One such feedback loop involves margin requirements, or payments that must be made to counterparties when the price of bonds used as loan collateral falls. On Monday, there were growing fears that these margin payments could lead to a further downswing in the markets.
This is because banks often use their vast portfolios of government debt as a financing tool, lending the bonds out into the repo market to generate a return. These repos are run through central clearing houses, which will clip some of the bonds’ value, or “haircut” them, according to the riskiness of the debt being repoed.
The higher these so-called margin requirements, the less return a bank can make from lending the bonds. If haircuts become too high, banks may choose to sell off their bond holdings, sending yields and spreads over benchmark debt such as German Bunds even higher. That, in turn, could lead to another rise in margin requirements, and so on. It was just such a loop that helped push Ireland towards an international bail-out last year. If Italian yields stay at current levels, then it becomes vulnerable in the same way.
This gets us back to the inconvenient fact that much of European bank capital resides in government bonds. If government bonds fall in value, bank assets do too. And in this case, banks can no longer use bonds as collateral for further borrowing. This reminds us of China, where borrowers are using stockpiled copper as collateral for loans from the shadow banking system.
Is the world addicted to leverage or what?
The only prudent people left in Europe are the Germans. They knocked back the idea of using Germany’s gold to boost the borrowing power of the European Financial Stability Facility (EFSF). “German gold reserves must remain untouchable,” said German economic minister Phillip Roesler. This will disappoint the Chinese.
The Chinese might be interested in helping Europe bail out its banks. But we reckon they’d only do it if the collateral for the loans was something like, say, German gold. As it is, the communist Chinese seem to have a pretty good idea that socialist Europe is not only financially bankrupt, but perhaps morally so, in an economic way.
Listen to Jin Liqun speaking to Al Jazeera. He’s the supervising chairman of the China Investment Corporation, China’s sovereign wealth fund. He says Europe’s problem is that its incentives are making people lazy:
If you look at the troubles which happened in European countries, this is purely because of the accumulated troubles of the worn out welfare society. I think the labour laws are outdated. The labour laws induce sloth, indolence, rather than hardworking. The incentive system is totally out of whack.
Why should, for instance, within [the] eurozone some member’s people have to work to 65, even longer, whereas in some other countries they are happily retiring at 55, languishing on the beach?
This is unfair. The welfare system is good for any society to reduce the gap, to help those who happen to have disadvantages, to enjoy a good life, but a welfare society should not induce people not to work hard.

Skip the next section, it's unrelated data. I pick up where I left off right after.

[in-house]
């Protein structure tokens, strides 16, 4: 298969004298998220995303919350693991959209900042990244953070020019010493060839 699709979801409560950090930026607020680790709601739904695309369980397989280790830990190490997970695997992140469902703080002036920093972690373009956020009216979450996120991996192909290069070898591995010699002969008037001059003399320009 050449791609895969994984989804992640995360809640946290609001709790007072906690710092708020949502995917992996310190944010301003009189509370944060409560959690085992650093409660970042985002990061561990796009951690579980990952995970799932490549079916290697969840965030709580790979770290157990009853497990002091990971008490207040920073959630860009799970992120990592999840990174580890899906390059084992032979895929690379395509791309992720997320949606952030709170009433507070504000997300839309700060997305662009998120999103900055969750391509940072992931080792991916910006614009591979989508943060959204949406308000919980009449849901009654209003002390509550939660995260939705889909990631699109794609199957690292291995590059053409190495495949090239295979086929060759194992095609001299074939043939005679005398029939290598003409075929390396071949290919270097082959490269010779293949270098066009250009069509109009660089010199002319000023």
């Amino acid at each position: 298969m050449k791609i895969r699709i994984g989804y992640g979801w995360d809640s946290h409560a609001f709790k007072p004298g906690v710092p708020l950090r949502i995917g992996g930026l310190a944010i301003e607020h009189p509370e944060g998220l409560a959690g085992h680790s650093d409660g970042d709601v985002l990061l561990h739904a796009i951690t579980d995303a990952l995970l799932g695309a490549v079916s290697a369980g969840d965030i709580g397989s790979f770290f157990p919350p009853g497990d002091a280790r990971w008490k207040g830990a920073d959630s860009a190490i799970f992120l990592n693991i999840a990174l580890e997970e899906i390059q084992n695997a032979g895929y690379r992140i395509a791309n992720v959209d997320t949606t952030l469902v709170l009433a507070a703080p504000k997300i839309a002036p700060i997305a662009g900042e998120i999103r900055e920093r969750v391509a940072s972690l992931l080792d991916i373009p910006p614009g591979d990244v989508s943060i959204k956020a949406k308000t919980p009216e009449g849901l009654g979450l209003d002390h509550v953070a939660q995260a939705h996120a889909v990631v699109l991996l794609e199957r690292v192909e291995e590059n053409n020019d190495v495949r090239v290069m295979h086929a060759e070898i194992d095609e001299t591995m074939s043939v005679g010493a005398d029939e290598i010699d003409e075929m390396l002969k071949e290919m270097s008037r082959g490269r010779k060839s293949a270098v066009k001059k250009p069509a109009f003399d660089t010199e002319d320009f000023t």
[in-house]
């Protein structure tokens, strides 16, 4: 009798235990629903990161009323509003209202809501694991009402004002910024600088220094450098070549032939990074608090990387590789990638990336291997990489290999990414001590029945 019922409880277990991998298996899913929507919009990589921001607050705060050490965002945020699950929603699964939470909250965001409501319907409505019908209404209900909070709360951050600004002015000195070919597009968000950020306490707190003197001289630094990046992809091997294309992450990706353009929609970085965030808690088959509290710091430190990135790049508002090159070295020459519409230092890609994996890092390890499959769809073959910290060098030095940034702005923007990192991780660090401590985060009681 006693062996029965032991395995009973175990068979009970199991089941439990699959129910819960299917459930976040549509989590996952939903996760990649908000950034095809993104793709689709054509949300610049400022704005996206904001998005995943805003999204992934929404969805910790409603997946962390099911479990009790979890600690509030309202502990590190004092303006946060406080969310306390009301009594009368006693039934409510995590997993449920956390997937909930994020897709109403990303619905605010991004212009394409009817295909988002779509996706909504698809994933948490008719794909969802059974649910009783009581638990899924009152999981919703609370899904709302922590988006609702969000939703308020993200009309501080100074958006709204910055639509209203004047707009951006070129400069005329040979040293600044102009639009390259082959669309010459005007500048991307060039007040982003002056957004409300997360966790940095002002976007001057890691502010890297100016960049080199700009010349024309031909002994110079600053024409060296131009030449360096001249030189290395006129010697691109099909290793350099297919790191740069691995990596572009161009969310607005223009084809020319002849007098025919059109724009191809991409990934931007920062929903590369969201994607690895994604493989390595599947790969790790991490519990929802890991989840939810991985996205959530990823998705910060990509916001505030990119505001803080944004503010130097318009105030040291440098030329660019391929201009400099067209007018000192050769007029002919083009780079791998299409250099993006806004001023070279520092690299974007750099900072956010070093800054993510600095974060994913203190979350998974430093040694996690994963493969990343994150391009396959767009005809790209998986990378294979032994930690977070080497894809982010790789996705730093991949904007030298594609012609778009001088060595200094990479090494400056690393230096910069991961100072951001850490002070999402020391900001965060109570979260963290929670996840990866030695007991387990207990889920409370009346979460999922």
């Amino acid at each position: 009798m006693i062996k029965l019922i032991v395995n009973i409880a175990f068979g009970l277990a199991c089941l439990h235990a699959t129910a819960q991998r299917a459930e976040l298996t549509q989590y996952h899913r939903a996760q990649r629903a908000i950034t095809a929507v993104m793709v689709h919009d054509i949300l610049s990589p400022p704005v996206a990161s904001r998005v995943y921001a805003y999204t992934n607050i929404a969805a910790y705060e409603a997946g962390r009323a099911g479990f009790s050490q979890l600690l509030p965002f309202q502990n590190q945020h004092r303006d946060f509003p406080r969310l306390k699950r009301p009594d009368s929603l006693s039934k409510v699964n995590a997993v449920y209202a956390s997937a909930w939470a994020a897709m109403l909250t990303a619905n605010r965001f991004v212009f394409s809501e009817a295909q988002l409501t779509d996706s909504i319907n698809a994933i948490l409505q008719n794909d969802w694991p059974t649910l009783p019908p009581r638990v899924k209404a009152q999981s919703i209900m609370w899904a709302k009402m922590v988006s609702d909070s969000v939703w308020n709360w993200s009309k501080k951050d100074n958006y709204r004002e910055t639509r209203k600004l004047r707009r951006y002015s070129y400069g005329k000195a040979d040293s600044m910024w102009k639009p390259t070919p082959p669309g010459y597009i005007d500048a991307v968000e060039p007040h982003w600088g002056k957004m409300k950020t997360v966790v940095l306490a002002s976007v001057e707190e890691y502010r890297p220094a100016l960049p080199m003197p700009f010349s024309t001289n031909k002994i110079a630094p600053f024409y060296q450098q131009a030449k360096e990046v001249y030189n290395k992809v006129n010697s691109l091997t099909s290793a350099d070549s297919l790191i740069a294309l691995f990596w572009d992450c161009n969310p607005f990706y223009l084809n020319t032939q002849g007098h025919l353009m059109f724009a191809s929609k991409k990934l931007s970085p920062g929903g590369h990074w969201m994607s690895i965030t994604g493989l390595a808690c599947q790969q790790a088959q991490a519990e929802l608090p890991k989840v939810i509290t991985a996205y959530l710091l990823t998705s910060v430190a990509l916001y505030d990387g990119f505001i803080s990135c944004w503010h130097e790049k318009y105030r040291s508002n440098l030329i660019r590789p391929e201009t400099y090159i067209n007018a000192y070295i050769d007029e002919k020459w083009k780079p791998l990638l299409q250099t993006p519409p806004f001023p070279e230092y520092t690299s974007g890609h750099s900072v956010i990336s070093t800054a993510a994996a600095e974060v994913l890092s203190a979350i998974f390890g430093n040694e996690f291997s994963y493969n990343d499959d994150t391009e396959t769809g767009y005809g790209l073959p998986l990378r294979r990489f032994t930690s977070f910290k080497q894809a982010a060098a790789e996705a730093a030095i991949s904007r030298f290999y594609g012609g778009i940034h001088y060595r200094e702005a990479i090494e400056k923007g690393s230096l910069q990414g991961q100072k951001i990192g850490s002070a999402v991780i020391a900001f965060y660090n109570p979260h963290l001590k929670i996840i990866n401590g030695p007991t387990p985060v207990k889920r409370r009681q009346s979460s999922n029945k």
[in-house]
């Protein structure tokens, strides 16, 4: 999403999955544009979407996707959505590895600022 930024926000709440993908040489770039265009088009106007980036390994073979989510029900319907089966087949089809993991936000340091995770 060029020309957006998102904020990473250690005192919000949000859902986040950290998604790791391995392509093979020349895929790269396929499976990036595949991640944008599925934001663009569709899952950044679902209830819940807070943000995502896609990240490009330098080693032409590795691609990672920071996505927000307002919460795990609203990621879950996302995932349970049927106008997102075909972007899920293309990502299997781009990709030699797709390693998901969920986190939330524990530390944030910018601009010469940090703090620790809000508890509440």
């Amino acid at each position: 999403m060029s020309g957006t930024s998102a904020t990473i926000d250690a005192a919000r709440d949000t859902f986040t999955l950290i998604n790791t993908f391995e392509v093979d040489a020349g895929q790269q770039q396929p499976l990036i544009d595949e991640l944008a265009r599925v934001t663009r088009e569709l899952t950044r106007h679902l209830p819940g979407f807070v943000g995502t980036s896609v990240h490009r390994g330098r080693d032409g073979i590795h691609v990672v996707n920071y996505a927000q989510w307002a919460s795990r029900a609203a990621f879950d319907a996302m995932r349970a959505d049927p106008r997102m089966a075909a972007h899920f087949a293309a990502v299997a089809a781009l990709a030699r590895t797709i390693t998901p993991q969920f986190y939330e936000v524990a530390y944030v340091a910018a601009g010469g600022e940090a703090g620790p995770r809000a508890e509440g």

What do you reckon he’d say about Australia’s welfare society? Do punitive and redistributive taxes create an incentive for people not to work hard? Or for businesses to stop trying to create a profit?
Finally, a note in response to yesterday’s suggestion that Greece should leave the euro and default on its debts.
You were suggesting that Greece should quit EURO, go back to drachma and be then , after devaluation, in a better condition to reimburse its debt.
It would be useful that you do not write silly remarks.
If Greece quits EURO to Drachma then the weight of its debt would EXPLODE as it is reimbursable in EURO.
You’re right, of course, if Greece is forced to repay its debts in euros. The whole point of leaving the euro and returning to the drachma is for Greece to restructure its debts completely, which includes denominating them in a currency that Greece controls. That way, the Greeks can restructure and reschedule the debt in drachmas and then print money to pay it off.
Why would Greece’s creditors accept this? Well, 20 to 30% of something is better than 100% of nothing. Both Greece and Italy have highly unstable political situations. It will be difficult for a government to stay in power if it promises austerity, asset sales, and years of economic contraction.
In other words, the political winds are shifting in Europe. It makes more sense for Greece to leave the Euro than stay in it and accept servitude to the ECB and IMF. Greece can then focus on reducing its debts and becoming competitive. Will it do so?
Shucking the euro requires shucking the idea that you can get something for nothing. In the first 10 years of currency union everyone was happy. The poorer European countries got access to credit on easy terms. This fuelled housing booms and government spending booms, in which borrowed money was redirected to favoured industries and political constituencies (a lot like Australia). The richer European countries enjoyed a huge competitive advantage in manufacturing and exported their goods within Europe’s common market for huge profits.